I’ve just finished reading the last Carnival of Homeschooling for 2011 over at Susan Ryan’s Corn and Oil. These days my boys are gone from the homeschooling nest as well, but they often reflect that the opportunity to learn at their own pace and explore their interests has stayed with them as they venture on in life.
I was pleasantly surprised to see my good friend Kaye Swain participating over at Susan’s edition of the COH. I know Kaye as a monthly contributor to the EldercareABC, Inc. blog. It’s delightful to know how small and connected our world truly is. Kaye has been a great source of care giving encouragement to me over the past year, which is a good segue to explain where I’ve disappeared to since my last post in May 2011.
On July 2nd, 2010, my Dad coded after an emergency endoscopy to unblock a blocked liver duct. After his resuscitation, we all began a journey my dad would not have chosen, but that led him and our family to meet some very wonderful people. Due to his limited mobility after the resuscitation, Dad moved to the Renaissance Health Center where one of us visited him daily until he passed away peacefully and with dignity on July 8th, 2011.
Dad often told others about the wonderful opportunities that homeschooling offered our family. He was even buried in a biodegradable urn made by our good homeschool friends Debra and Stephen Bures at Elements Gallery. We had a memorial celebration at the Renaissance where we were delighted to celebrate his life with friends, family, many of his fellow residents and the awesome staff who cared for him. Even the local newspaper editor, Mary Jane Skala, whom my Dad sparred with regularly over their political differences over the years came to the service.
Shortly after he passed, my Mom took a tumble on a loose rug at the local bank. After a long series of emergency room visits and hospital admissions, she ended up at the Renaissance as well, so we are once again making our daily visits there. The staff and residents continue to be great and will forever remain a part of our family. (One thing we found enriched our lives when we were homeschooling was volunteering. If you are a homeschooling family or group in the Cleveland area, you couldn’t ask for a nicer place to volunteer. If you are interested, just contact me!)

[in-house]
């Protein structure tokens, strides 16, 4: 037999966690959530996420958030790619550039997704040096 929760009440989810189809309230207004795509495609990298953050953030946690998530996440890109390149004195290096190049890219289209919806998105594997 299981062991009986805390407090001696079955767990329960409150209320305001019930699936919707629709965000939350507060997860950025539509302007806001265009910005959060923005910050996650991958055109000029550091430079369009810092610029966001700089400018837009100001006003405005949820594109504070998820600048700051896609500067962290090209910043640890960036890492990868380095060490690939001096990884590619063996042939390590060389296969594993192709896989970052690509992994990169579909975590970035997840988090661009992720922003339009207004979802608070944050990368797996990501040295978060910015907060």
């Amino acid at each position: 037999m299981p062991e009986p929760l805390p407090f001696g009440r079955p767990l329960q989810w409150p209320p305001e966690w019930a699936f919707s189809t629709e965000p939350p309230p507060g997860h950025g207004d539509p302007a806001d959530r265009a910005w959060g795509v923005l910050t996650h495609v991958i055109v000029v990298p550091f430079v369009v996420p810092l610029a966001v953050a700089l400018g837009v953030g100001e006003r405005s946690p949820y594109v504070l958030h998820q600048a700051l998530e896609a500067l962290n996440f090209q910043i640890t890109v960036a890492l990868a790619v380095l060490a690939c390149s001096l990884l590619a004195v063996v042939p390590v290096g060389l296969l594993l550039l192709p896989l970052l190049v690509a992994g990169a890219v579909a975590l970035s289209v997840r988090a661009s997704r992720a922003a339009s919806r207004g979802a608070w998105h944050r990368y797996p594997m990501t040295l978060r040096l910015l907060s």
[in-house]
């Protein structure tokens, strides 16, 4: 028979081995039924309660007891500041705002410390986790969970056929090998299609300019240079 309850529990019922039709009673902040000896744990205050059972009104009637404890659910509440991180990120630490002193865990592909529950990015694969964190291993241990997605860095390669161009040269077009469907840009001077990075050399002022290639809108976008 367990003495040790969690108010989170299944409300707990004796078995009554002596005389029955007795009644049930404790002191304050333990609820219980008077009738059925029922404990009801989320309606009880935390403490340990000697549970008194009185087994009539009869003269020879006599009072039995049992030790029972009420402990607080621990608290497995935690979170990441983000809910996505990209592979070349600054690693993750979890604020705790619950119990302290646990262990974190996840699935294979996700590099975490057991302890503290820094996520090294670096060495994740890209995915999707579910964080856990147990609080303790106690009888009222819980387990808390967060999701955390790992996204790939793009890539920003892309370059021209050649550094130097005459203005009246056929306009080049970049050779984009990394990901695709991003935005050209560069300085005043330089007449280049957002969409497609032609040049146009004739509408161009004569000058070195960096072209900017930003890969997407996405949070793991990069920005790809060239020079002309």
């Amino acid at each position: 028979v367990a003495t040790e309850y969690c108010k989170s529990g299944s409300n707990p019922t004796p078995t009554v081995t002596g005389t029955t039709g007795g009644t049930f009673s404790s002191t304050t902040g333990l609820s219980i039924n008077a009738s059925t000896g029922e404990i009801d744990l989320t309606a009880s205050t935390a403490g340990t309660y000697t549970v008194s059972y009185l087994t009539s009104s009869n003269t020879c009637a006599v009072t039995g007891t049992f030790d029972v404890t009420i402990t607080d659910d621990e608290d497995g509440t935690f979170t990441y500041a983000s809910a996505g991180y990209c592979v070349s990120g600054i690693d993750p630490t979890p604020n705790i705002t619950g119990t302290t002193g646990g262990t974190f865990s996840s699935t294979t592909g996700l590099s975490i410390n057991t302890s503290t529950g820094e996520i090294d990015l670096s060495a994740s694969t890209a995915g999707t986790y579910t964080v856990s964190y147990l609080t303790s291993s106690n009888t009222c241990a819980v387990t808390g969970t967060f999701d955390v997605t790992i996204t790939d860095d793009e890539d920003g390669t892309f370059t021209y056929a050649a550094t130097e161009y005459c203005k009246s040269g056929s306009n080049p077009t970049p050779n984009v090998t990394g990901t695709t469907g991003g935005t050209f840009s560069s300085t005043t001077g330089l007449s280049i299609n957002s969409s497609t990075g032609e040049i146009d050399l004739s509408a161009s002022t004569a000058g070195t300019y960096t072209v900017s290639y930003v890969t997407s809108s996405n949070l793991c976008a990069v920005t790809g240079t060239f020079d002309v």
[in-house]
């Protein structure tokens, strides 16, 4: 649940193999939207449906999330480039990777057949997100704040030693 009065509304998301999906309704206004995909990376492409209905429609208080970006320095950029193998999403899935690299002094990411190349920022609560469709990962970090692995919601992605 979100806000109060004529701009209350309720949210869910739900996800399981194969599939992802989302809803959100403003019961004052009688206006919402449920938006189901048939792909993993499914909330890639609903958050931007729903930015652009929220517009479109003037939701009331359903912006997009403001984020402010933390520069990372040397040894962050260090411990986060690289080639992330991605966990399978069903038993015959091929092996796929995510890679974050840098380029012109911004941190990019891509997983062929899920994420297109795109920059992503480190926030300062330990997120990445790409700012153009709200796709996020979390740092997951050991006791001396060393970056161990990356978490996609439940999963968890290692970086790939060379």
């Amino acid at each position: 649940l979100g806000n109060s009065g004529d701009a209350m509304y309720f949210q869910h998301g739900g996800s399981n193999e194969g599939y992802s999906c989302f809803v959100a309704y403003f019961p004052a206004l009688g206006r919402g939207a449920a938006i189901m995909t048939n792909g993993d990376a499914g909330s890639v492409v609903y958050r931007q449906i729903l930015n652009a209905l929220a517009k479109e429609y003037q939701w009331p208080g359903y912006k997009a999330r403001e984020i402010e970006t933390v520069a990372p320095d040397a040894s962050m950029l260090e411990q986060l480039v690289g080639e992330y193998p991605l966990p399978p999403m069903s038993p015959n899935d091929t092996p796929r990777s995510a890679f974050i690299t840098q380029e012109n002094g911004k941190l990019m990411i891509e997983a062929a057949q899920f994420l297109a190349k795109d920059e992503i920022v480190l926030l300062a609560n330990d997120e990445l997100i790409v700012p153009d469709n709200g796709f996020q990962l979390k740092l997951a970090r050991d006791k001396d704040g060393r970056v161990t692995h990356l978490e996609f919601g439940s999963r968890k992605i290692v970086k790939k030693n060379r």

If homeschooling has taught me anything over the years, it is to be an advocate, stand up for my rights, stand up for others and to embrace the responsibilities life presents me. To have so many of you in my life who do the same brings great joy to my life. Thank you and Happy, Healthy 2012 to each of you!
Thank you for stopping by while I host the Carnival of Homeschooling! I appreciate everyone who contributed, those stopping by for a look and to Henry and Janine Cate who continue to keep this great free resource going. Enjoy!
Paul Munger presents Podcast! Heartbeat of a Homeschool Family: The Mungers posted at The Homeschool Show.
Cristina presents Tips for Running a Successful Homeschooling Program posted at Home Spun Juggling.
Susan Ryan presents Keeping Track of the Good Things about Homeschooling posted at Corn and Oil.
That concludes this edition of the Carnivial of Homeschooling. Bookmark the COH submission link to participate every week.
Welcome to the Carnival of Homeschooling!
“I wonder what it would be like to live in a world where it was always June.” -L. M. Montgomery
Kelli presents Homeschooling Quick and Cheap Craft Ideas | 3 Boys And A Dog posted at 3 Boys And A Dog.
June Tree presents Beyond Homeschooling Your Kids: Radical Unschooling? posted at The Digerati Life.
Barbara Frank Online presents Seems Obvious, Right? There’s evidence that students do better with less school, so what can we conclude?
Linda Dobson presents The 15th Anniversary Edition of The Art of Education for Bloggers and Publishers for Review posted at PARENT AT THE HELM.